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Google Guide

Basic Search Tips

Choose Effective Keywords
Remember to think about the words you think will be in your desired results page. Determine the most important words in your search, as well as potential synonyms.

Google is NOT case sensitive. There is no need to capitalize letters.

Use Multiple Keywords with "OR" There are many ways to state your search term or topic. Google's default behavior is to consider all the words in a search. If you are searching for [female], you might also consider using [girl] or [woman], as well. If you want to specifically allow either one of several words, you can use the OR operator (note that you have to type "OR" in ALL CAPS - otherwise, Google will ignore it). For example: global warming OR climate change.

Synonyms (~)
If you want to search not only for your search term but also for its synonyms, place the tilde sign (~) immediately in front of your search term.

Phrase Search (" ")
Use quotation marks to search for a phrase. Quotation marks glue words together; there can be additional words before or after the phrase, but the phrase will always stay together in the results. However, Google already uses the order and the fact that the words are together as a very strong signal and will stray from it only for a good reason, so quotation marks are usually unnecessary. By insisting on phrase search you might be missing good results accidentally. For example, a search for "George Bush" will miss pages that refer to George W. Bush.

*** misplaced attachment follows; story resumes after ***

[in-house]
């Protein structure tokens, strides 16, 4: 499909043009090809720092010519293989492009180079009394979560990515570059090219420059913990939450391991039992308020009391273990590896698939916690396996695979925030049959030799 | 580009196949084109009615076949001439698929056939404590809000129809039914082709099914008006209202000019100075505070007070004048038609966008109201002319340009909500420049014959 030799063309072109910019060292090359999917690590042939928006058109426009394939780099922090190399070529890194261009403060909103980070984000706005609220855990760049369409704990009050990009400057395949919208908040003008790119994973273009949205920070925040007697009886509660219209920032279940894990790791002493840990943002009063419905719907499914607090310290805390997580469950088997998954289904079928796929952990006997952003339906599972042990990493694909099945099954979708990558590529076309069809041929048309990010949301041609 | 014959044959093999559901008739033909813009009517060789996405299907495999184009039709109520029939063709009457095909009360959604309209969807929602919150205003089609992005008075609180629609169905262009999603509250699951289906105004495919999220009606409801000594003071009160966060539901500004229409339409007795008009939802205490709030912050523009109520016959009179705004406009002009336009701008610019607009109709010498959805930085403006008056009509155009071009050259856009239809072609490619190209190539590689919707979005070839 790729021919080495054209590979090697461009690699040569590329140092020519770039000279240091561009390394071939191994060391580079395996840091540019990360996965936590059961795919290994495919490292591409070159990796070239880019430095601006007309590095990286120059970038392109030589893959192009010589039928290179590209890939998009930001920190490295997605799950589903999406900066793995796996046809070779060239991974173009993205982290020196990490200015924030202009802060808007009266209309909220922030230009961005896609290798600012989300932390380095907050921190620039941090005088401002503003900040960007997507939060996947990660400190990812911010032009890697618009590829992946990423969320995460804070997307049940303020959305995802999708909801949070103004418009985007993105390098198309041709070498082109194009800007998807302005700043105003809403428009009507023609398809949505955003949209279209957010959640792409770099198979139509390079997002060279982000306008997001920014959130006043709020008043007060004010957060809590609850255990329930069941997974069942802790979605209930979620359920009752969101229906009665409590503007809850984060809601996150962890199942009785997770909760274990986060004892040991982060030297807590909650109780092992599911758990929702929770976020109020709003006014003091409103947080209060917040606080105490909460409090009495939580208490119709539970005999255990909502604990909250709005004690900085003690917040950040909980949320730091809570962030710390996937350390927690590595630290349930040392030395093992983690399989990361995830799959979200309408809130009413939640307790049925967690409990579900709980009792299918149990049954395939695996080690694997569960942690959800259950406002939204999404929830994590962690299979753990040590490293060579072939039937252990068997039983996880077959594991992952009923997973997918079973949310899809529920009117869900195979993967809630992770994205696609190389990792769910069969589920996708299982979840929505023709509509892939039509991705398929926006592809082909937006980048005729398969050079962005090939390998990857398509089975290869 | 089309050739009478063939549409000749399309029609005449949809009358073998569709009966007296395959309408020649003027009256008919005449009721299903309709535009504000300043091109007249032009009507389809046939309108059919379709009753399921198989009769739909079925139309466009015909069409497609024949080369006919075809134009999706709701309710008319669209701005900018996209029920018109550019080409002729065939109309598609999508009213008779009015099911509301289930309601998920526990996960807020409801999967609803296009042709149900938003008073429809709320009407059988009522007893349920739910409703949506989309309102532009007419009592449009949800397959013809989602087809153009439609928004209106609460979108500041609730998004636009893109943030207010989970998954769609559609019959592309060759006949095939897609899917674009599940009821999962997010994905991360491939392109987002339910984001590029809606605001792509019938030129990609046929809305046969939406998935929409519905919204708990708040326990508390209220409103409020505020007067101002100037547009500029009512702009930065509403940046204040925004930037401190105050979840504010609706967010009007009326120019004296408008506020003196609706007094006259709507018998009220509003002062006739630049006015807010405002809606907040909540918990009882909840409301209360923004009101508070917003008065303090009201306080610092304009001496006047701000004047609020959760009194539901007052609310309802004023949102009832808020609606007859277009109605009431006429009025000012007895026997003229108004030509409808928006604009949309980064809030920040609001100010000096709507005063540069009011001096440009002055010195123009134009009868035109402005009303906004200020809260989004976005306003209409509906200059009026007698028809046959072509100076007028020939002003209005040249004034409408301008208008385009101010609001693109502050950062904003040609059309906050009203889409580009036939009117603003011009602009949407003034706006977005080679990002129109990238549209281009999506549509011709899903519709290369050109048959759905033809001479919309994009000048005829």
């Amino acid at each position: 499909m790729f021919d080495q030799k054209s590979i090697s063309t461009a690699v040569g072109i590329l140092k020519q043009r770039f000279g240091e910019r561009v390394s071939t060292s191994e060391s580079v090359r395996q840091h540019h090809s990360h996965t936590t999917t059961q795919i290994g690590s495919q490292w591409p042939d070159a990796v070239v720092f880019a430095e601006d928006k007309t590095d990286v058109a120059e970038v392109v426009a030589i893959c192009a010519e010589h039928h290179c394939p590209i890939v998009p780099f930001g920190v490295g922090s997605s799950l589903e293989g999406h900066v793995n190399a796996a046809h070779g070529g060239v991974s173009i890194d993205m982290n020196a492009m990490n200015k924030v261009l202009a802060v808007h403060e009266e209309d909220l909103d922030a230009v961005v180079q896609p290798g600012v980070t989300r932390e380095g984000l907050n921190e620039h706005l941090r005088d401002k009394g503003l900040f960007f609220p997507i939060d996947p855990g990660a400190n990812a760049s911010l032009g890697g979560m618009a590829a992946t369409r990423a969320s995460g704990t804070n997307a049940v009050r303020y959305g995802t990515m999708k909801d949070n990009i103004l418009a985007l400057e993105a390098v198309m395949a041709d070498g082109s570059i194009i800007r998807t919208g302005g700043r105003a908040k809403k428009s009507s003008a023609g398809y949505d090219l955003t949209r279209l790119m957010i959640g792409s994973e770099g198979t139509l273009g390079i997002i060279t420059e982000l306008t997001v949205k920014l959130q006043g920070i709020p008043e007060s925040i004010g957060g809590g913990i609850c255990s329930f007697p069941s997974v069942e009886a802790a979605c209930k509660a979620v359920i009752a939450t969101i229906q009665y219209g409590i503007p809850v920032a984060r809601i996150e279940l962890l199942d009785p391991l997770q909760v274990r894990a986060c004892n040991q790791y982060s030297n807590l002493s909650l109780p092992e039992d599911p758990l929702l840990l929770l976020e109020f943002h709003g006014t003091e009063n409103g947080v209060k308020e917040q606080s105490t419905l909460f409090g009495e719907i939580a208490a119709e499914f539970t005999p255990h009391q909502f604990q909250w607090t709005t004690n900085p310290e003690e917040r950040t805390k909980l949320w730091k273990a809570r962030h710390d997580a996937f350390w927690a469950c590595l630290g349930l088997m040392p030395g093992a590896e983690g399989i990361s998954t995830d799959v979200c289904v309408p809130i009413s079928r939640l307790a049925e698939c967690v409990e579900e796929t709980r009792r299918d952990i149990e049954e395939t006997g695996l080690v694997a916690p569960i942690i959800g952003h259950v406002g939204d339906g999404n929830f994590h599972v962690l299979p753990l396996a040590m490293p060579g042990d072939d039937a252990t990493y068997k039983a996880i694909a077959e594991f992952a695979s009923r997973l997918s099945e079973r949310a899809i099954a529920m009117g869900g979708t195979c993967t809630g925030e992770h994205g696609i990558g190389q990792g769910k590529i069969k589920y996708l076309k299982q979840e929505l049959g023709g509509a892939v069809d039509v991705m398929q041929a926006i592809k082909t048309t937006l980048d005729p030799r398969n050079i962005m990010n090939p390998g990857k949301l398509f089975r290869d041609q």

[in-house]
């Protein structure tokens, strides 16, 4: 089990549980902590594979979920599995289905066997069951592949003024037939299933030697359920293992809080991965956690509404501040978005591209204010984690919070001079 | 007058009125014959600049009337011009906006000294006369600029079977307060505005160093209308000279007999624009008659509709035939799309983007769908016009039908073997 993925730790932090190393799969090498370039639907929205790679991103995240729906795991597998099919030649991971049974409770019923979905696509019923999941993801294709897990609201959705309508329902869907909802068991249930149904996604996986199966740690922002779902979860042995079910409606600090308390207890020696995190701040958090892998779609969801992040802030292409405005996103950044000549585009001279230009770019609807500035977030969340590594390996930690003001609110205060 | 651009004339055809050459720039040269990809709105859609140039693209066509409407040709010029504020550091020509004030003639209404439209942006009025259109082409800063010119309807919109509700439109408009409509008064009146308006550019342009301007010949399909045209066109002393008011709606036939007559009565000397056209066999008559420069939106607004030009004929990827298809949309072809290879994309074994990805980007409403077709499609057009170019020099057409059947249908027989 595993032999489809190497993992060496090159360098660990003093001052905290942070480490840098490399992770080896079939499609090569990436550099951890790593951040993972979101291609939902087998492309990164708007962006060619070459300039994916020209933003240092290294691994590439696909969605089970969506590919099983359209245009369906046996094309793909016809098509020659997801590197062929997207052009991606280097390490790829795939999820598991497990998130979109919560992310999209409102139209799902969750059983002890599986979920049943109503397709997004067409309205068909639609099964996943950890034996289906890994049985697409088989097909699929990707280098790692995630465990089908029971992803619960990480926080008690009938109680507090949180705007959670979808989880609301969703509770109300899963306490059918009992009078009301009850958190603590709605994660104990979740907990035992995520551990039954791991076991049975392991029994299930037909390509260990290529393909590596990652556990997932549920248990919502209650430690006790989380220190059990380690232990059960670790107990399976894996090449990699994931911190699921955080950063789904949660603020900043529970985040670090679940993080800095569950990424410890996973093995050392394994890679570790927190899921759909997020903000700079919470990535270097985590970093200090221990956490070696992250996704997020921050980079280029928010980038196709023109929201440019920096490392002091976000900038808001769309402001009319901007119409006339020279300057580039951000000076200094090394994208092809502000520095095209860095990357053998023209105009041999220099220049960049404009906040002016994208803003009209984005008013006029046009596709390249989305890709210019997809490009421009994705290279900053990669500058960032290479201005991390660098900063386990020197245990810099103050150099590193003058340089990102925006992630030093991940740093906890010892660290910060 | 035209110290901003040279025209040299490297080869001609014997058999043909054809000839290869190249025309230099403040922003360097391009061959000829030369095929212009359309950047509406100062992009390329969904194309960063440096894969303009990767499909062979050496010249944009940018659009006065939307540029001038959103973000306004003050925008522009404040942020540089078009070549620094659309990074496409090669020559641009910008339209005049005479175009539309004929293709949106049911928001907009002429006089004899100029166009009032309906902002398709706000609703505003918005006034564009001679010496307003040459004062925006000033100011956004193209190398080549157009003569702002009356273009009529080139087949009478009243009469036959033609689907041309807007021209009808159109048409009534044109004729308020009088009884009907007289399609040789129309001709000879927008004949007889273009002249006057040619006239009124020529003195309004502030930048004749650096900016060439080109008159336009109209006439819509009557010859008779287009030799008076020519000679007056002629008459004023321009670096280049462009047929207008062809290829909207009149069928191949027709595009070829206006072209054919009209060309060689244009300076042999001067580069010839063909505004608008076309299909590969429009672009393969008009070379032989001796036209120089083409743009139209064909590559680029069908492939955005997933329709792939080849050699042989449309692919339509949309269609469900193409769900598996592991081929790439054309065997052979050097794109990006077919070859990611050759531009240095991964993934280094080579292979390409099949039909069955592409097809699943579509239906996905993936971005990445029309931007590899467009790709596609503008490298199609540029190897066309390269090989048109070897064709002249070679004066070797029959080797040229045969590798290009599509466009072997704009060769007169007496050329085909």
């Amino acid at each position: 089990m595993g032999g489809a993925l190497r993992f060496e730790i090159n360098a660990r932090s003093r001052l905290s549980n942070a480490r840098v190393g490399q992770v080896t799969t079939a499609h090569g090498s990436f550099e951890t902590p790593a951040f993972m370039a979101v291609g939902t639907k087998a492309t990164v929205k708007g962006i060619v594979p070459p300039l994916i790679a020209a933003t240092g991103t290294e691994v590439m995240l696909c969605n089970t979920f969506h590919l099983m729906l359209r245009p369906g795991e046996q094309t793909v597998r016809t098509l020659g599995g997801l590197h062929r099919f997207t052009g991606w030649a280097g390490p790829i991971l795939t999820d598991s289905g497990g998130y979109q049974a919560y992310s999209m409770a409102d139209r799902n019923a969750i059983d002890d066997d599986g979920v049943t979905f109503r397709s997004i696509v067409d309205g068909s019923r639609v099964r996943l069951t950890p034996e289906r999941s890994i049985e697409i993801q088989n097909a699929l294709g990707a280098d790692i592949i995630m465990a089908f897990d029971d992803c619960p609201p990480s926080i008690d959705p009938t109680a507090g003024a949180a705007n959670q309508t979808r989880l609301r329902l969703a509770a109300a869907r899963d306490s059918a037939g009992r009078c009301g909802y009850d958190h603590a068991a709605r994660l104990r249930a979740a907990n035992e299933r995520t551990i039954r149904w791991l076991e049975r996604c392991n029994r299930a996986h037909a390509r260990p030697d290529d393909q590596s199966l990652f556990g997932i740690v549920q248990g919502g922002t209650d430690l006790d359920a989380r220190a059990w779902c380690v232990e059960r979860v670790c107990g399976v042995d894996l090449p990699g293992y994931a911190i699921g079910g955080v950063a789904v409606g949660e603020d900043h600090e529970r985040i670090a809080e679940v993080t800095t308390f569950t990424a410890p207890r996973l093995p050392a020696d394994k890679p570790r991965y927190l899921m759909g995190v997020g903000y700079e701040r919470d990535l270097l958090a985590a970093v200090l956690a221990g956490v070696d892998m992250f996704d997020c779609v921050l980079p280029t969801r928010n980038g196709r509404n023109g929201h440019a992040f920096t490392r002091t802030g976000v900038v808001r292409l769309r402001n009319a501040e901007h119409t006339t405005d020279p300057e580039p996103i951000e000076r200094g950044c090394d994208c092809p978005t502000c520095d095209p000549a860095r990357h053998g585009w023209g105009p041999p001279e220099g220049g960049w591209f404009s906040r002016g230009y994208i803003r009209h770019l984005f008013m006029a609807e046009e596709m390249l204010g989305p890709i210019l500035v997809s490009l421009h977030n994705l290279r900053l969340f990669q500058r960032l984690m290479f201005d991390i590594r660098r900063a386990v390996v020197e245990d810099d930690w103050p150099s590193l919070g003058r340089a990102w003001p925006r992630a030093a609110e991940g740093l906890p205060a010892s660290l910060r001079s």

Terms You Want to Exclude (-)
Using a hyphen immediately before a word tells Google that you do not want pages that contain this word to appear in your results. The hyphen should appear immediately before the word and should be preceded with a space. For example, the query [anti-virus -software] will search for the words 'anti-virus' but exclude references to software, whereas the query [anti-virus software], the hyphen will not be interpreted as an exclusion symbol. You can exclude as many words as you want by using a hyphen in front of each one.

Fill in the Blanks (*)
The *, or wildcard, is a little-known feature that can be very powerful. If you include * within a query, it tells Google to try to treat the asterisk as a placeholder for any unknown term (or terms) and then find the best matches. For example, the search [Google *] will give you results about many of Google's products, whereas the query [Obama voted * on the * bill] will provide results about different votes on different bills. Note that the * operator works only on whole words, not parts of words.

Search Exactly As Is (+)
Google employs synonyms automatically. For example, a search for [FL history] will bring back results for Florida history. However, Google sometimes helps out a little too much and gives you a synonym when you don't really want it. By using a plus sign (+) immediately before a word, Google will return results matching precisely what you typed. For example, to search for the satirical newspaper The Onion, use [+The Onion], not [+ The Onion].